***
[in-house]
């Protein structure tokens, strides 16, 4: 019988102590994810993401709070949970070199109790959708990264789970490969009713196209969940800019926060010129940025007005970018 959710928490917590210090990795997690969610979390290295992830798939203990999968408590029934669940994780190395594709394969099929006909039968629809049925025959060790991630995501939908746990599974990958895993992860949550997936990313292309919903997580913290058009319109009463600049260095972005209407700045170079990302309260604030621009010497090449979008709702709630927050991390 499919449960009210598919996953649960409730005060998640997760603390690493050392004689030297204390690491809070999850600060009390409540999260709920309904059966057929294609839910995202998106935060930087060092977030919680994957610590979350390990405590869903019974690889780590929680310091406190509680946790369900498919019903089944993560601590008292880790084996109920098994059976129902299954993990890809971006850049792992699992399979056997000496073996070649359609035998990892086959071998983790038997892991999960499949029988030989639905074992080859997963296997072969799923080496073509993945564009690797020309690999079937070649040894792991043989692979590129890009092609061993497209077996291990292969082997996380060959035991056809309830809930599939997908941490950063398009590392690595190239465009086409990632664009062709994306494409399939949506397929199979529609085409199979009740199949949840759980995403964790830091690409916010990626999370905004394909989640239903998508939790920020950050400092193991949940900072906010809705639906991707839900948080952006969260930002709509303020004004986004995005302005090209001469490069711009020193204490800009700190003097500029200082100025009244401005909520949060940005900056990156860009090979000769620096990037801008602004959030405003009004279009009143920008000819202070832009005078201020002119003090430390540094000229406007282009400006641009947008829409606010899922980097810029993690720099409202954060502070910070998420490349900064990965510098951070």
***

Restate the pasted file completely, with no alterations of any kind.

[in-house]
């Protein structure tokens, strides 16, 4: 019988102590994810993401709070949970070199109790959708990264789970490969009713196209969940800019926060010129940025007005970018 959710928490917590210090990795997690969610979390290295992830798939203990999968408590029934669940994780190395594709394969099929006909039968629809049925025959060790991630995501939908746990599974990958895993992860949550997936990313292309919903997580913290058009319109009463600049260095972005209407700045170079990302309260604030621009010497090449979008709702709630927050991390 499919449960009210598919996953649960409730005060998640997760603390690493050392004689030297204390690491809070999850600060009390409540999260709920309904059966057929294609839910995202998106935060930087060092977030919680994957610590979350390990405590869903019974690889780590929680310091406190509680946790369900498919019903089944993560601590008292880790084996109920098994059976129902299954993990890809971006850049792992699992399979056997000496073996070649359609035998990892086959071998983790038997892991999960499949029988030989639905074992080859997963296997072969799923080496073509993945564009690797020309690999079937070649040894792991043989692979590129890009092609061993497209077996291990292969082997996380060959035991056809309830809930599939997908941490950063398009590392690595190239465009086409990632664009062709994306494409399939949506397929199979529609085409199979009740199949949840759980995403964790830091690409916010990626999370905004394909989640239903998508939790920020950050400092193991949940900072906010809705639906991707839900948080952006969260930002709509303020004004986004995005302005090209001469490069711009020193204490800009700190003097500029200082100025009244401005909520949060940005900056990156860009090979000769620096990037801008602004959030405003009004279009009143920008000819202070832009005078201020002119003090430390540094000229406007282009400006641009947008829409606010899922980097810029993690720099409202954060502070910070998420490349900064990965510098951070």